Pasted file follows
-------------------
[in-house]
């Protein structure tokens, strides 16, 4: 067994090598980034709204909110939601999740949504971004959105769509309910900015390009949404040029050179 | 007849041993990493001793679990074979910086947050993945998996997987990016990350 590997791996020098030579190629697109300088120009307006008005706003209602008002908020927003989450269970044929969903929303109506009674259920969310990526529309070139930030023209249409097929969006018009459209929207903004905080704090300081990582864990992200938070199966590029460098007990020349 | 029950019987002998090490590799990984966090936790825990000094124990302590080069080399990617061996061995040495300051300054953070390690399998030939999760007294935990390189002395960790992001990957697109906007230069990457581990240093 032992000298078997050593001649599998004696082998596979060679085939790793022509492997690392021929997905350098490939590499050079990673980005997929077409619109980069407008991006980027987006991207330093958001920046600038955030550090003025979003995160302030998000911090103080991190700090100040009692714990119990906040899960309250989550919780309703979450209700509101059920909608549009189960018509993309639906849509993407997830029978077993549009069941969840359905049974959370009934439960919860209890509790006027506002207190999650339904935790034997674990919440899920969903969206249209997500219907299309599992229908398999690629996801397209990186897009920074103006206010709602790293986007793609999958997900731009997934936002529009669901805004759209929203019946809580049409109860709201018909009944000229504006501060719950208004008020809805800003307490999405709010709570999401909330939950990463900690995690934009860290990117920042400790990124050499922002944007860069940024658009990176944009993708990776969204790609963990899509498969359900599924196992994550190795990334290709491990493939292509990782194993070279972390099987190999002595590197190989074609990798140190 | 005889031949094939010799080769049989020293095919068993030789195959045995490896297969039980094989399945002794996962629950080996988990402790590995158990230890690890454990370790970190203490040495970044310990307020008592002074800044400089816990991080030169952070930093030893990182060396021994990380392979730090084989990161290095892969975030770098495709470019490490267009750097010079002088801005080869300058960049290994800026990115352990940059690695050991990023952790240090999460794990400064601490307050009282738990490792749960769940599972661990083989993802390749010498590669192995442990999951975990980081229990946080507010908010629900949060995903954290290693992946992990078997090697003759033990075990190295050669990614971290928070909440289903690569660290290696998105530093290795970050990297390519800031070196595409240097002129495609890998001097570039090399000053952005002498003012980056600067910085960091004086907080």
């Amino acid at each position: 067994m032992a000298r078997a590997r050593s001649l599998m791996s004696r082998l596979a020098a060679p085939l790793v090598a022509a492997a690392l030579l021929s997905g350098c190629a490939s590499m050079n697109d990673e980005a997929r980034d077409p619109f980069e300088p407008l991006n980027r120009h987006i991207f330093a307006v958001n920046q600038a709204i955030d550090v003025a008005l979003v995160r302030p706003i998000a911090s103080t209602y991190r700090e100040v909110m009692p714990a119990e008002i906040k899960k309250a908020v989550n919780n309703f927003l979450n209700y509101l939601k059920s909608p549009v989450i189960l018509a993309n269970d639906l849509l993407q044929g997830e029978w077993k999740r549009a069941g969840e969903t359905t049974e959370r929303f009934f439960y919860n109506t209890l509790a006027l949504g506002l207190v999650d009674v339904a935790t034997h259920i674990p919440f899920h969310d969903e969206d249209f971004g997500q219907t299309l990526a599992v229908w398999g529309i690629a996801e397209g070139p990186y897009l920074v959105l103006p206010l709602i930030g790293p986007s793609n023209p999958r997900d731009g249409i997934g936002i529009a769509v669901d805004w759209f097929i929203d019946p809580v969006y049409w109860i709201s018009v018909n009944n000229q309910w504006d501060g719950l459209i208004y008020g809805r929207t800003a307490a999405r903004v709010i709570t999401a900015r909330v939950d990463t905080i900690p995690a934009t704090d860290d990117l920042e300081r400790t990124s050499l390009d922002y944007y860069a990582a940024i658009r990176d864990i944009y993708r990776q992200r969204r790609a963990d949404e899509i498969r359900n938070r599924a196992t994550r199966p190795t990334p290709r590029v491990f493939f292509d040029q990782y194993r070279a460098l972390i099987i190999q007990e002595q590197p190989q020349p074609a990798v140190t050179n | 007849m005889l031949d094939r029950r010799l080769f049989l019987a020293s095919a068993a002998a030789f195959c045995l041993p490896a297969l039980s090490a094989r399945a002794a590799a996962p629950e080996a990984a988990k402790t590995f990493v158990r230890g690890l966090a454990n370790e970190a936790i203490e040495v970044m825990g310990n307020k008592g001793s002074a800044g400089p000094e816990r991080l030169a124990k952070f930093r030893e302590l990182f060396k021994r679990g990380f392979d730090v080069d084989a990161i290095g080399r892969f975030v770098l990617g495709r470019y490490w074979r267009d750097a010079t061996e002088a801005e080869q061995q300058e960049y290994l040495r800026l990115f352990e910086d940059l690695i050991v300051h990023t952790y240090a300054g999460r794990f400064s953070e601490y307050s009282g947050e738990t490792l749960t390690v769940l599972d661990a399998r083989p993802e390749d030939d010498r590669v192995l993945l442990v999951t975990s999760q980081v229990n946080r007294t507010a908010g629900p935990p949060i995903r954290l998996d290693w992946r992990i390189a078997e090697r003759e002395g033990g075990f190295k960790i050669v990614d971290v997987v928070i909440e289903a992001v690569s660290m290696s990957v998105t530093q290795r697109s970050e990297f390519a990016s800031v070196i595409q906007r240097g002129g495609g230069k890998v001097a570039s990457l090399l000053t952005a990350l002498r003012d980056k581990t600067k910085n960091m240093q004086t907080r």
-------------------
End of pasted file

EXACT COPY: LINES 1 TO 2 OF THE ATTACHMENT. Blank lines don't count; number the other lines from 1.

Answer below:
[in-house]
């Protein structure tokens, strides 16, 4: 067994090598980034709204909110939601999740949504971004959105769509309910900015390009949404040029050179 | 007849041993990493001793679990074979910086947050993945998996997987990016990350 590997791996020098030579190629697109300088120009307006008005706003209602008002908020927003989450269970044929969903929303109506009674259920969310990526529309070139930030023209249409097929969006018009459209929207903004905080704090300081990582864990992200938070199966590029460098007990020349 | 029950019987002998090490590799990984966090936790825990000094124990302590080069080399990617061996061995040495300051300054953070390690399998030939999760007294935990390189002395960790992001990957697109906007230069990457581990240093 032992000298078997050593001649599998004696082998596979060679085939790793022509492997690392021929997905350098490939590499050079990673980005997929077409619109980069407008991006980027987006991207330093958001920046600038955030550090003025979003995160302030998000911090103080991190700090100040009692714990119990906040899960309250989550919780309703979450209700509101059920909608549009189960018509993309639906849509993407997830029978077993549009069941969840359905049974959370009934439960919860209890509790006027506002207190999650339904935790034997674990919440899920969903969206249209997500219907299309599992229908398999690629996801397209990186897009920074103006206010709602790293986007793609999958997900731009997934936002529009669901805004759209929203019946809580049409109860709201018909009944000229504006501060719950208004008020809805800003307490999405709010709570999401909330939950990463900690995690934009860290990117920042400790990124050499922002944007860069940024658009990176944009993708990776969204790609963990899509498969359900599924196992994550190795990334290709491990493939292509990782194993070279972390099987190999002595590197190989074609990798140190 | 005889031949094939010799080769049989020293095919068993030789195959045995490896297969039980094989399945002794996962629950080996988990402790590995158990230890690890454990370790970190203490040495970044310990307020008592002074800044400089816990991080030169952070930093030893990182060396021994990380392979730090084989990161290095892969975030770098495709470019490490267009750097010079002088801005080869300058960049290994800026990115352990940059690695050991990023952790240090999460794990400064601490307050009282738990490792749960769940599972661990083989993802390749010498590669192995442990999951975990980081229990946080507010908010629900949060995903954290290693992946992990078997090697003759033990075990190295050669990614971290928070909440289903690569660290290696998105530093290795970050990297390519800031070196595409240097002129495609890998001097570039090399000053952005002498003012980056600067910085960091004086907080």